What is the average salary for an expat

Posting services

How is the salary paid for postings? Which components does an expatriate salary include. Should rent subsidies be guaranteed for the apartment abroad? Our guide to expatriate finances:

Wage payment

Over 90% of the companies pay their expatriates based on the salary level from their home country. Only some have special international wage regulations for posted workers. The wage payment is then linked to the wage structure from home.

Often, however, the salary depends on the local currency. Some company policies define the method of payment as follows:

- The entire salary is paid in the currency of the host country

- The entire salary is paid in the home currency

Since the salary is exposed to currency fluctuations every month, this approach only makes financial sense if the person posted is in a so-called single status assignment (the family moves with me and stays in my home country) and the project abroad is more of a short-term nature.

- Mixed approach - defined amount that is paid in the home currency as a house deposit and the remainder in the currency of the host country.

This is the most widely used system in Europe, which makes it possible to share the currency risk and ensure stable savings in the home country.

- Payment in reference currency (i.e. EUR or USD) in cases where the home unit is outside a euro zone or the USA.

All of the above types have advantages and disadvantages. The choice often depends on many different factors.

Compensation for living expenses (so-called COLA)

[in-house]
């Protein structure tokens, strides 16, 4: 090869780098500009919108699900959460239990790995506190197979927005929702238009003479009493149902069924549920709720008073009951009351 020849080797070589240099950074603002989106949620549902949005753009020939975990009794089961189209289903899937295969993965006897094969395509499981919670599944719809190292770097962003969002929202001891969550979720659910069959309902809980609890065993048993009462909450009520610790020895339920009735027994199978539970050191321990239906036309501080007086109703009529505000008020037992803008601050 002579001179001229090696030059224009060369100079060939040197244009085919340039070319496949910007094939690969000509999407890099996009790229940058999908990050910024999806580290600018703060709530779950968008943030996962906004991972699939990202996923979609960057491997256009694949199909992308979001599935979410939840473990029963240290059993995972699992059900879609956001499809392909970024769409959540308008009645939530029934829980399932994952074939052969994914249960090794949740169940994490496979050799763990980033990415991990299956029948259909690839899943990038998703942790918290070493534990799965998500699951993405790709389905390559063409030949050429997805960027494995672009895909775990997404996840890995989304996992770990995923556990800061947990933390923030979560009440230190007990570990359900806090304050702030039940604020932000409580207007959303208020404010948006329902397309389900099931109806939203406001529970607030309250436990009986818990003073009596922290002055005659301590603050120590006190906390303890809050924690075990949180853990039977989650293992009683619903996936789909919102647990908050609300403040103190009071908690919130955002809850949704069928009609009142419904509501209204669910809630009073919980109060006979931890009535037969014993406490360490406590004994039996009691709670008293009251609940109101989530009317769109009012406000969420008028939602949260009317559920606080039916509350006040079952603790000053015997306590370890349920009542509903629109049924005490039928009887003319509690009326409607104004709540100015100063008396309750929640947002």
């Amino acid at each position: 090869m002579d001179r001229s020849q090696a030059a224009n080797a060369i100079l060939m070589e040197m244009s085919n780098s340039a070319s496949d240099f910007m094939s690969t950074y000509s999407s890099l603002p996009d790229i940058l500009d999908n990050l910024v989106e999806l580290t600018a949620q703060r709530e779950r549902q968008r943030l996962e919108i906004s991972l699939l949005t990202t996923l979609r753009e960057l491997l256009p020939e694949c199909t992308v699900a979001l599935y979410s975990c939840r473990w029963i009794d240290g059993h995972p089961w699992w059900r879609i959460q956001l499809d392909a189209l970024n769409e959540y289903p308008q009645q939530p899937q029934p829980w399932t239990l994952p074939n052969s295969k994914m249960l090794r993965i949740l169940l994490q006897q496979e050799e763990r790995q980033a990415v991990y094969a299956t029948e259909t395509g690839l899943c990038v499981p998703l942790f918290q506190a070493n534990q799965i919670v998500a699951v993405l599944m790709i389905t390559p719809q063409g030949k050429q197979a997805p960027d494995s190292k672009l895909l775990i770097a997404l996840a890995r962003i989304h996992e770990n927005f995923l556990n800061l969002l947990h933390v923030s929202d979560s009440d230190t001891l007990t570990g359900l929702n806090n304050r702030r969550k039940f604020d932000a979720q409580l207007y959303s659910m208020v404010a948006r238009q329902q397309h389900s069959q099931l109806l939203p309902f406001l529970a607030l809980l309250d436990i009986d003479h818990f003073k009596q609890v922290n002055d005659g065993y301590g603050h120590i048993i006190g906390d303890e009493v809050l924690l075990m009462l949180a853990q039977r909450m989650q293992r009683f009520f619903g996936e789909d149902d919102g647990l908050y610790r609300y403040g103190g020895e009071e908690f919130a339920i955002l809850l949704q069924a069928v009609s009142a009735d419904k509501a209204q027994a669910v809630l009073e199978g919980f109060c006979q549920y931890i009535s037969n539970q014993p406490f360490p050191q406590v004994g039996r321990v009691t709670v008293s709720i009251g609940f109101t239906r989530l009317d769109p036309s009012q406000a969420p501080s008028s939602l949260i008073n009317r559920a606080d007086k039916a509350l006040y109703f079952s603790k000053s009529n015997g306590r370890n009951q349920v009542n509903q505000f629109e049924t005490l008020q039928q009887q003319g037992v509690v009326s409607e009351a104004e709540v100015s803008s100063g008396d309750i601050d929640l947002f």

This part of the salary aims to level out price differences between the home and the host country. Some companies use this grant to offset exchange rate risk, which is why the payment may vary from month to month.

Since the cost of living varies greatly between countries, the employer could claim a negative flat-rate living allowance, i.e. the employee should not count on the subsidies.

Mobility Premium / Foreign Assignment Bonus

This portion of the bonus payment has a motivating aspect. It should be a real raise to go abroad as an incentive. Depending on your company guidelines, it can be combined with COLA or hardness compensation.

Hardness compensation

It was developed to compensate for various circumstances and thus difficulties with the new location. This is based on health risks, climate, cultural differences, language, availability of services, etc.

This allowance may vary depending on your home country.

This remuneration is either paid out in cash or can include sponsorship of, for example, hobby courses or language courses.

Livelihood

Most European companies support their international staff in this area by providing a rental subsidy. This in turn can vary depending on the job level in the company structure and family size or other criteria. Some companies give their expatriates a certain allowance to finance the rent, others only pay the difference between the rental costs in Germany and their home country.

Some other companies offer their employees free accommodation, especially if they are sent abroad for a short-term project assignment. This can either be a hotel room, an apartment or company-owned accommodation.

education

If the employee is posted abroad on a long-term basis (usually for more than 12 months), the family often comes along. Most companies cover the costs for the children's school, but not necessarily for the kindergarten or university. The education of the children in an international school can amount to up to 50% of the annual net salary.

When it comes to language courses, the costs are often borne by the employer. However, some companies only offer online courses or limit the grant to a certain number of hours.